(i) the creation, administration or operation of an approved scheme,

(ii) the resolution of disputes relating to an approved scheme,

(f) set the amount, or the maximum amount, of any fee which may be charged in connection with an approved scheme,

(g) prescribe arrangements for publicising approved schemes.”


Accordingly, the Tenancy Deposit Schemes (Scotland) Regulations 2011 came into effect on 6th March 2011. Landlords, from then on, were obliged to conduct their business in relation to rent deposits in accordance with the regulations. The respondent, in terms of Regulation 3, was bound, under pain of sanction:

“within 30 working days of the beginning of the tenancy—(to)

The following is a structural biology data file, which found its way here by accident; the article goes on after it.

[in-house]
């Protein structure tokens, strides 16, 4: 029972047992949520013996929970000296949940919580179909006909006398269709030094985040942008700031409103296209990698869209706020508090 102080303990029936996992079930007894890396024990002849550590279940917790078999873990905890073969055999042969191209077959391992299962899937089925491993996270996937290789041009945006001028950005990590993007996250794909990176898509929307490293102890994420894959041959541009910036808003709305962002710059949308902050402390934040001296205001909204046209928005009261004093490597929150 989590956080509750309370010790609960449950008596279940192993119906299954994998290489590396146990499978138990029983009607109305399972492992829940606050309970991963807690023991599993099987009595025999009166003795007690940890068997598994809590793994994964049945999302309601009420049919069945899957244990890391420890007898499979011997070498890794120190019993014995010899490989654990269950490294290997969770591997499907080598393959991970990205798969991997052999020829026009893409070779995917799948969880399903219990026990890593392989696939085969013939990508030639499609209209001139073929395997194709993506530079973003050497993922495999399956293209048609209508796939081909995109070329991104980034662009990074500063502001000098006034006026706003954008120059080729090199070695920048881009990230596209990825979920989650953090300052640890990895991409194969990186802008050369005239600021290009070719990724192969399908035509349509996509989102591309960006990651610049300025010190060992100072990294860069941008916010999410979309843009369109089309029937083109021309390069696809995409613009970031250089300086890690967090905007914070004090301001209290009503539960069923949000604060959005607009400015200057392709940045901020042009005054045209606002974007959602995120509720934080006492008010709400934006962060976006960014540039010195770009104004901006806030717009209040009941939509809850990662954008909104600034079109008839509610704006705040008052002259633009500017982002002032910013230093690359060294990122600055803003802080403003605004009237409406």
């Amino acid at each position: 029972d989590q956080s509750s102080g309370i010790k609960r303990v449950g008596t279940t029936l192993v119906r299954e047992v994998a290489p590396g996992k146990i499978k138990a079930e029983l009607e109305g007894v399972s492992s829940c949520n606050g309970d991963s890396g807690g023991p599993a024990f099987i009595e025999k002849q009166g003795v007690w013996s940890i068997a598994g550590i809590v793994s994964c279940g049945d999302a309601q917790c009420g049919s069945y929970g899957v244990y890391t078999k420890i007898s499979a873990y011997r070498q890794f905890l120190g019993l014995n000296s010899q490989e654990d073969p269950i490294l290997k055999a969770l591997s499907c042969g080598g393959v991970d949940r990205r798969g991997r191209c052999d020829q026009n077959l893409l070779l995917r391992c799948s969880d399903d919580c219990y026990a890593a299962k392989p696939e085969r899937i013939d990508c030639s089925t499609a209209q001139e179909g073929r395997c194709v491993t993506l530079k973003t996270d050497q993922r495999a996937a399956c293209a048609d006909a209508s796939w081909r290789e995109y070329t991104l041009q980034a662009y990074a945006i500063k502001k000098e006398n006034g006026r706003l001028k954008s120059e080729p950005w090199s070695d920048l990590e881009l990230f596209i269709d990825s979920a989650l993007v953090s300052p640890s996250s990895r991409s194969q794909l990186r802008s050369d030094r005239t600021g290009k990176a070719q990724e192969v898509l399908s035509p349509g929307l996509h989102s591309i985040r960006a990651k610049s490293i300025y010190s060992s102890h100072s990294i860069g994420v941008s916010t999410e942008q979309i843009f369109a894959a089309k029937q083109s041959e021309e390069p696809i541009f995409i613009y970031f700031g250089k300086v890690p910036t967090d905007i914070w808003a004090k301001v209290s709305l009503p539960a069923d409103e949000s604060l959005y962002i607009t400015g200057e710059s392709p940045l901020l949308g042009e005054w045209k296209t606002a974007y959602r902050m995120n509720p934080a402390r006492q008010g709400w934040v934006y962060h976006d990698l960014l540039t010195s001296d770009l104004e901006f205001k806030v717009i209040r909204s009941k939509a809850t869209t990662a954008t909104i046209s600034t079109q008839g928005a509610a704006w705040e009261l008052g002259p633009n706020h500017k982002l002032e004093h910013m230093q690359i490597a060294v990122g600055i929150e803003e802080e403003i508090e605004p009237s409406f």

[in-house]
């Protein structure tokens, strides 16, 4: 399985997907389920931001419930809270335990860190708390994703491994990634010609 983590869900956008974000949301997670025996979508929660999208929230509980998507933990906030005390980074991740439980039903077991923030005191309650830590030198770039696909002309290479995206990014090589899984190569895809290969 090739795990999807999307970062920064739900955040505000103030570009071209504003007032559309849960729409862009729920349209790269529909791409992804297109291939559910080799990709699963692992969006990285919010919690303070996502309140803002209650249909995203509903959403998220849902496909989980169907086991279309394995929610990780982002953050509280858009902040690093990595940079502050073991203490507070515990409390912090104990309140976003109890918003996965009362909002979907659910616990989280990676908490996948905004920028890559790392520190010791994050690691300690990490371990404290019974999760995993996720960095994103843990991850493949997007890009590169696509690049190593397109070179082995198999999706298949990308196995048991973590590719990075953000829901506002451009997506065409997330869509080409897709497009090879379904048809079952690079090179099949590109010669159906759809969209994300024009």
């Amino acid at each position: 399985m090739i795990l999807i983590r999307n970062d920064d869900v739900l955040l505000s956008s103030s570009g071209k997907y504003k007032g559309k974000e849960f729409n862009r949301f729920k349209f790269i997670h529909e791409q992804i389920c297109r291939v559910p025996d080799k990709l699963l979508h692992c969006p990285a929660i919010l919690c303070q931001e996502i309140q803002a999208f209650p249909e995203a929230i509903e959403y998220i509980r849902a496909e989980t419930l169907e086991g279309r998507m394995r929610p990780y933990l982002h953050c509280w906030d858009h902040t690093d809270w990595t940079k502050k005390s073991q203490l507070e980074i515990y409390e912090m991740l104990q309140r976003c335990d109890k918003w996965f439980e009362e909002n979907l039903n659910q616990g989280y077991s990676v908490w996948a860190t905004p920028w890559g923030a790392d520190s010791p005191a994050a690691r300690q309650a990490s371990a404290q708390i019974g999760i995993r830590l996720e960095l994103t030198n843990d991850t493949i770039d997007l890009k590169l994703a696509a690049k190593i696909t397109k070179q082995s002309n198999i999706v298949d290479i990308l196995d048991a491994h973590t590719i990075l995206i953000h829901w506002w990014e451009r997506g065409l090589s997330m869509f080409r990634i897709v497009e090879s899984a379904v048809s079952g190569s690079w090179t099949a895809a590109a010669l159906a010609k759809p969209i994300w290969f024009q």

(a) pay the deposit to the scheme administrator of an approved scheme; and

(b) provide the tenant with the information required under regulation 42.”

The prescribed information in regulation 42 relates to the operation of the scheme and status of the landlord as a registered landlord and consists of:


“(a) confirmation of the amount of the tenancy deposit paid by the tenant and the date on which it was received by the landlord;

(b) the date on which the tenancy deposit was paid to the scheme administrator;

(c) the address of the property to which the tenancy deposit relates;

(d) a statement that the landlord is, or has applied to be, entered on the register maintained by the local authority under section 82 (registers) of the 2004 Act;

(e) the name and contact details of the scheme administrator of the tenancy deposit scheme to which the tenancy deposit was paid; and